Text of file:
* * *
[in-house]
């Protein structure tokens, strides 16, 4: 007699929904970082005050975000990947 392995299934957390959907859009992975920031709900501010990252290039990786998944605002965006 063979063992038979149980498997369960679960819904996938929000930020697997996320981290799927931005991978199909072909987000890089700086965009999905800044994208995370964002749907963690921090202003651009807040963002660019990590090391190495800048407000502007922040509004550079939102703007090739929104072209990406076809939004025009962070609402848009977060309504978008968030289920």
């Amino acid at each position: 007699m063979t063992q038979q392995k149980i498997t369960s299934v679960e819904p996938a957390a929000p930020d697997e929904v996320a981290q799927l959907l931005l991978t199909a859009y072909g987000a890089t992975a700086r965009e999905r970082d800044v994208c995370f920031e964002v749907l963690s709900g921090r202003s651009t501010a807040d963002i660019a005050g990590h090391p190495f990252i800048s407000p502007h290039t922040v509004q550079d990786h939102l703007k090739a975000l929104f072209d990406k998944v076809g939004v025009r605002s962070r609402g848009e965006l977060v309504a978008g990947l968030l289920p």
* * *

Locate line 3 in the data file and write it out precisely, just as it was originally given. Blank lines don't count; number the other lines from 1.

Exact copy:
């Amino acid at each position: 007699m063979t063992q038979q392995k149980i498997t369960s299934v679960e819904p996938a957390a929000p930020d697997e929904v996320a981290q799927l959907l931005l991978t199909a859009y072909g987000a890089t992975a700086r965009e999905r970082d800044v994208c995370f920031e964002v749907l963690s709900g921090r202003s651009t501010a807040d963002i660019a005050g990590h090391p190495f990252i800048s407000p502007h290039t922040v509004q550079d990786h939102l703007k090739a975000l929104f072209d990406k998944v076809g939004v025009r605002s962070r609402g848009e965006l977060v309504a978008g990947l968030l289920p």